Related internet site: Accessibility Aids for KDE


KDE Accessibility Project.

Related internet site: KDEAP home page


Binary name of KMagnifier.


KMagnifier is a screen magnifier. It magnifies the area of the screen around the mouse pointer or optionally a user defined area. Additionally it offers to save a magnified screenshot to disk. It is part of the kdeaccessibility package, but also has its own homepage. KMagnifier is often called kmag.

Related internet site: KMagnifier home page


KMouseTool is a program that clicks whenever the user stops moving the mouse. This is needed by persons whom it hurts clicking with one of the mouse keys. KMouseTool is part of the kdeaccessibility package, but also has its own hompage.

Related internet site: KMouseTool home page


KMouth is a program for people who cannot speak. It has a text input field and speaks the sentences that you enter. It also has support for user defined phrasebooks. KMouth is part of the kdeaccessibility package, but also has its own hompage.

Related internet site: KMouth home page


KDE Text-To-Speech Deamon. This is a project that aims to give KDE applications a standardized way for speech synthesis. In order to do so, the driver for the actual speech synthesizer is loaded as a plug-in. kttsd is yet in development, but will eventually be added either to the kdelibs, kdebase or kdeaccessibility package.



Microsoft Active Accessibility. This is a part of the Microsoft Windows operating system that collects accessibility relevant information from MSAA aware applications and offers these information to assistive technologies. MSAA was not designed to be the only source of information that is used by assistive technologies. It rather complements existing technologies for determining what is on the screen (such as MSAM).


Microsoft Screen Access Model. This is a technology that can be used on the Microsoft Windows operating system for enquiring screen contents from any application. MSAM does only provide screen contents, not meta-information (as the role or the state of a GUI element). In order to get access to these meta-information assistive technologies have to use MSAA in addition to MSAM.



Former name of kttsd



The relation between two GUI elements. Examples for such relations are that one element is a label for an other element (for example a label for a text input field), an element is controlled by an other element or that the contents logically flow from one element to an other.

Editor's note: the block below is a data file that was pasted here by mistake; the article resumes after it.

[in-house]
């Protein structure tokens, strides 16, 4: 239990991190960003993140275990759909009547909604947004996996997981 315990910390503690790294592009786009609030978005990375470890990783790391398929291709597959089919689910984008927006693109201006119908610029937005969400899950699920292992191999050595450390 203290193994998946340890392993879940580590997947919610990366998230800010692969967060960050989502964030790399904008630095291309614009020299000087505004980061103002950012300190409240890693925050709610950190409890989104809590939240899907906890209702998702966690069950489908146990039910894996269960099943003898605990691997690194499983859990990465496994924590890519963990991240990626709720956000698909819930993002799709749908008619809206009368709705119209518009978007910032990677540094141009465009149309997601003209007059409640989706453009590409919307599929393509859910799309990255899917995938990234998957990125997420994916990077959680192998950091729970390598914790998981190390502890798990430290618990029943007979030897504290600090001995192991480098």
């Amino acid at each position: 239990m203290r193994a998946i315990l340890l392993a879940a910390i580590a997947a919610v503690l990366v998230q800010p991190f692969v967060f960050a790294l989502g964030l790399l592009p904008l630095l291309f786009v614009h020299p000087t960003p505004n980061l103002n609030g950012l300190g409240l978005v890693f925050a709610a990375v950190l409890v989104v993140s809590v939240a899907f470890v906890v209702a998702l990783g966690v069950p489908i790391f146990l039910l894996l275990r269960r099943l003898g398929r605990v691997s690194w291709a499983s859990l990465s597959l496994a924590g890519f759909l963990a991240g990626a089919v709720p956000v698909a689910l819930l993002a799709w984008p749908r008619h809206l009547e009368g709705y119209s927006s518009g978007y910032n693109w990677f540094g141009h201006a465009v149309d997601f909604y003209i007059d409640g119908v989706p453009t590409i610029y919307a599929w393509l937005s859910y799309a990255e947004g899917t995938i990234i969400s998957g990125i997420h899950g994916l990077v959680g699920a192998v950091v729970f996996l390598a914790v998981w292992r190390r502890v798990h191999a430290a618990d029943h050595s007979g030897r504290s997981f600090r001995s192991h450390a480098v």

The role of a GUI element. An element can be an alert to the user, an arrow, an object that allows to select a date, a check box, a dialog, a menu etc.


Speaker plug-ins

The Speaker plug-ins add a very simple text-to-speech function to Konqueror and Kate. Older versions call IBM ViaVoice or Festival directly; a new version will be released with kttsd. The Speaker plug-ins are very simple and do not have the functionality of a screen reader like Gnopernicus.


The state of a GUI element. For example an element can be active, editable, focusable, focused, selectable, selected etc.



User Agent Accessibility Guidelines, released by the WAI as guidelines for the implementation of accessible internet browsers.

Related internet site: User Agent Accessibility Guidelines

UNO Accessibility API

Universal Network Objects Accessibility Application Programming Interface. This is the accessibility framework of OpenOffice.org.

Related internet sites: OpenOffice.org Accessibility Project, Universal Network Objects (UNO), UNO Accessibility API (UAA)



Web Accessibility Initiative, a sub-project of the World Wide Web Consortium (W3C) pursuing accessibility of the Web.

Related internet sites: WAI home page, W3C home page


Web Content Accessibility Guidelines, released by the WAI as guidelines for the creation of accessible sites.

Related internet site: Web Content Accessibility Guidelines



XML Accessibility Guidelines, written by the WAI as guidelines for the implementation of accessible XML based-applications.

Related internet site: XML Accessibility Guidelines